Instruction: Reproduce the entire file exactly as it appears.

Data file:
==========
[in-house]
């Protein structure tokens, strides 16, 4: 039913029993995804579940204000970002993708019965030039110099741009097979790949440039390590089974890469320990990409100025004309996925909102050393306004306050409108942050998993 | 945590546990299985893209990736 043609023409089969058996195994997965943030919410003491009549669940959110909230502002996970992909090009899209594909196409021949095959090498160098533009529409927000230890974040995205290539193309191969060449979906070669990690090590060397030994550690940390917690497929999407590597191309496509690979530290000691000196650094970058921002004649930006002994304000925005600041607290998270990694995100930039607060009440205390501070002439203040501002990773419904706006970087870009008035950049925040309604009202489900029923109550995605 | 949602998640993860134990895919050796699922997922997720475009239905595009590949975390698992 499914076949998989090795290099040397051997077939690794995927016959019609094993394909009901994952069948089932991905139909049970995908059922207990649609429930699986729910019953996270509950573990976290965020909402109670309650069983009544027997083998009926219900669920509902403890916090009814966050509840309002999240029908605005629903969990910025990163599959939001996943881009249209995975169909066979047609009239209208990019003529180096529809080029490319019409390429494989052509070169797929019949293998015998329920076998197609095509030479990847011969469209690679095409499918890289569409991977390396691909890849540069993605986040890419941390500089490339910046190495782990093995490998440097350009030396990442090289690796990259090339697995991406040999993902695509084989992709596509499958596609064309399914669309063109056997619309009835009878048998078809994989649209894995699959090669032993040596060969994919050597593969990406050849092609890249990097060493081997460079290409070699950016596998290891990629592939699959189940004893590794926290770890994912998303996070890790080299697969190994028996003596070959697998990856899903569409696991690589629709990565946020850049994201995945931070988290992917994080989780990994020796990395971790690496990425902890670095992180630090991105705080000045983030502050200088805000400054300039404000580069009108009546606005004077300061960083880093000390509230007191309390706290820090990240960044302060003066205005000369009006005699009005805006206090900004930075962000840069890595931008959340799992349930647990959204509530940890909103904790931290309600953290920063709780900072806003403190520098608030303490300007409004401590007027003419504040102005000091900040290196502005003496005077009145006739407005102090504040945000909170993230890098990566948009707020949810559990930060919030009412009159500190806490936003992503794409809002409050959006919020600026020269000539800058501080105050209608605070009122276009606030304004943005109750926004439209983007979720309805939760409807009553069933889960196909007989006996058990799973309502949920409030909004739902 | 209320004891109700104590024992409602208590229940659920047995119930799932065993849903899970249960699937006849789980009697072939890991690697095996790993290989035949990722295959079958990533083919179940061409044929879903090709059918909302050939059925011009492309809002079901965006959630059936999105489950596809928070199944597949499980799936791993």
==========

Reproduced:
[in-house]
């Protein structure tokens, strides 16, 4: 039913029993995804579940204000970002993708019965030039110099741009097979790949440039390590089974890469320990990409100025004309996925909102050393306004306050409108942050998993 | 945590546990299985893209990736 043609023409089969058996195994997965943030919410003491009549669940959110909230502002996970992909090009899209594909196409021949095959090498160098533009529409927000230890974040995205290539193309191969060449979906070669990690090590060397030994550690940390917690497929999407590597191309496509690979530290000691000196650094970058921002004649930006002994304000925005600041607290998270990694995100930039607060009440205390501070002439203040501002990773419904706006970087870009008035950049925040309604009202489900029923109550995605 | 949602998640993860134990895919050796699922997922997720475009239905595009590949975390698992 499914076949998989090795290099040397051997077939690794995927016959019609094993394909009901994952069948089932991905139909049970995908059922207990649609429930699986729910019953996270509950573990976290965020909402109670309650069983009544027997083998009926219900669920509902403890916090009814966050509840309002999240029908605005629903969990910025990163599959939001996943881009249209995975169909066979047609009239209208990019003529180096529809080029490319019409390429494989052509070169797929019949293998015998329920076998197609095509030479990847011969469209690679095409499918890289569409991977390396691909890849540069993605986040890419941390500089490339910046190495782990093995490998440097350009030396990442090289690796990259090339697995991406040999993902695509084989992709596509499958596609064309399914669309063109056997619309009835009878048998078809994989649209894995699959090669032993040596060969994919050597593969990406050849092609890249990097060493081997460079290409070699950016596998290891990629592939699959189940004893590794926290770890994912998303996070890790080299697969190994028996003596070959697998990856899903569409696991690589629709990565946020850049994201995945931070988290992917994080989780990994020796990395971790690496990425902890670095992180630090991105705080000045983030502050200088805000400054300039404000580069009108009546606005004077300061960083880093000390509230007191309390706290820090990240960044302060003066205005000369009006005699009005805006206090900004930075962000840069890595931008959340799992349930647990959204509530940890909103904790931290309600953290920063709780900072806003403190520098608030303490300007409004401590007027003419504040102005000091900040290196502005003496005077009145006739407005102090504040945000909170993230890098990566948009707020949810559990930060919030009412009159500190806490936003992503794409809002409050959006919020600026020269000539800058501080105050209608605070009122276009606030304004943005109750926004439209983007979720309805939760409807009553069933889960196909007989006996058990799973309502949920409030909004739902 | 209320004891109700104590024992409602208590229940659920047995119930799932065993849903899970249960699937006849789980009697072939890991690697095996790993290989035949990722295959079958990533083919179940061409044929879903090709059918909302050939059925011009492309809002079901965006959630059936999105489950596809928070199944597949499980799936791993």